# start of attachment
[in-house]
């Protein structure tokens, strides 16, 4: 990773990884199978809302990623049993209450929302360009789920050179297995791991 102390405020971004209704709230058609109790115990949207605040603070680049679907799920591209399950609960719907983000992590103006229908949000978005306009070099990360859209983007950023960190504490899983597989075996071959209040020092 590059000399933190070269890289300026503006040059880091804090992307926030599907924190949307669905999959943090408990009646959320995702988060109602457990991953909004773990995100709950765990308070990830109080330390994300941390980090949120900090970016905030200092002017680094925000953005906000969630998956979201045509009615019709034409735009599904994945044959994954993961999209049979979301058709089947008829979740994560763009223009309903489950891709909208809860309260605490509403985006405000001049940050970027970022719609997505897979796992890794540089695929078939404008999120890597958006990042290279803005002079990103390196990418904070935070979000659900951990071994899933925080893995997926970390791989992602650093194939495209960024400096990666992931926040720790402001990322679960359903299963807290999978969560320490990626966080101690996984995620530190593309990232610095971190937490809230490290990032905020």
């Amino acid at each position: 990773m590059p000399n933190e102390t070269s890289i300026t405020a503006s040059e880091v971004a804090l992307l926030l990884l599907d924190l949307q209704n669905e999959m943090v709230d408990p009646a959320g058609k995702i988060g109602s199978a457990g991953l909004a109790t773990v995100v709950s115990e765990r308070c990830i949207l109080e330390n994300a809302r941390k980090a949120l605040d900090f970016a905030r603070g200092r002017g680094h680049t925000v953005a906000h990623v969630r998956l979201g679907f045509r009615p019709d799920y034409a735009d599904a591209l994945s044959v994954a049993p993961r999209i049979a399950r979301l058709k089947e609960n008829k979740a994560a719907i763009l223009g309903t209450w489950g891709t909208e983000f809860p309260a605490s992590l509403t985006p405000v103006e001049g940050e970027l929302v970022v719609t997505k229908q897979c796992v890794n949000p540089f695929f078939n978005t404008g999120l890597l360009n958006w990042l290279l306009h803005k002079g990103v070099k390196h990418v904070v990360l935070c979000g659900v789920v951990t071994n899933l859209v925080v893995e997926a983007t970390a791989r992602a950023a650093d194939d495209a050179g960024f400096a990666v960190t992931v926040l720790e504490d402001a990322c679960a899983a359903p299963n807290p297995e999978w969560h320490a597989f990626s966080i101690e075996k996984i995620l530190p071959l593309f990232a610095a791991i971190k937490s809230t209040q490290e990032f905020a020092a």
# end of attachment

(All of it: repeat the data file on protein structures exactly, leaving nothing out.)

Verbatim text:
[in-house]
């Protein structure tokens, strides 16, 4: 990773990884199978809302990623049993209450929302360009789920050179297995791991 102390405020971004209704709230058609109790115990949207605040603070680049679907799920591209399950609960719907983000992590103006229908949000978005306009070099990360859209983007950023960190504490899983597989075996071959209040020092 590059000399933190070269890289300026503006040059880091804090992307926030599907924190949307669905999959943090408990009646959320995702988060109602457990991953909004773990995100709950765990308070990830109080330390994300941390980090949120900090970016905030200092002017680094925000953005906000969630998956979201045509009615019709034409735009599904994945044959994954993961999209049979979301058709089947008829979740994560763009223009309903489950891709909208809860309260605490509403985006405000001049940050970027970022719609997505897979796992890794540089695929078939404008999120890597958006990042290279803005002079990103390196990418904070935070979000659900951990071994899933925080893995997926970390791989992602650093194939495209960024400096990666992931926040720790402001990322679960359903299963807290999978969560320490990626966080101690996984995620530190593309990232610095971190937490809230490290990032905020």
């Amino acid at each position: 990773m590059p000399n933190e102390t070269s890289i300026t405020a503006s040059e880091v971004a804090l992307l926030l990884l599907d924190l949307q209704n669905e999959m943090v709230d408990p009646a959320g058609k995702i988060g109602s199978a457990g991953l909004a109790t773990v995100v709950s115990e765990r308070c990830i949207l109080e330390n994300a809302r941390k980090a949120l605040d900090f970016a905030r603070g200092r002017g680094h680049t925000v953005a906000h990623v969630r998956l979201g679907f045509r009615p019709d799920y034409a735009d599904a591209l994945s044959v994954a049993p993961r999209i049979a399950r979301l058709k089947e609960n008829k979740a994560a719907i763009l223009g309903t209450w489950g891709t909208e983000f809860p309260a605490s992590l509403t985006p405000v103006e001049g940050e970027l929302v970022v719609t997505k229908q897979c796992v890794n949000p540089f695929f078939n978005t404008g999120l890597l360009n958006w990042l290279l306009h803005k002079g990103v070099k390196h990418v904070v990360l935070c979000g659900v789920v951990t071994n899933l859209v925080v893995e997926a983007t970390a791989r992602a950023a650093d194939d495209a050179g960024f400096a990666v960190t992931v926040l720790e504490d402001a990322c679960a899983a359903p299963n807290p297995e999978w969560h320490a597989f990626s966080i101690e075996k996984i995620l530190p071959l593309f990232a610095a791991i971190k937490s809230t209040q490290e990032f905020a020092a």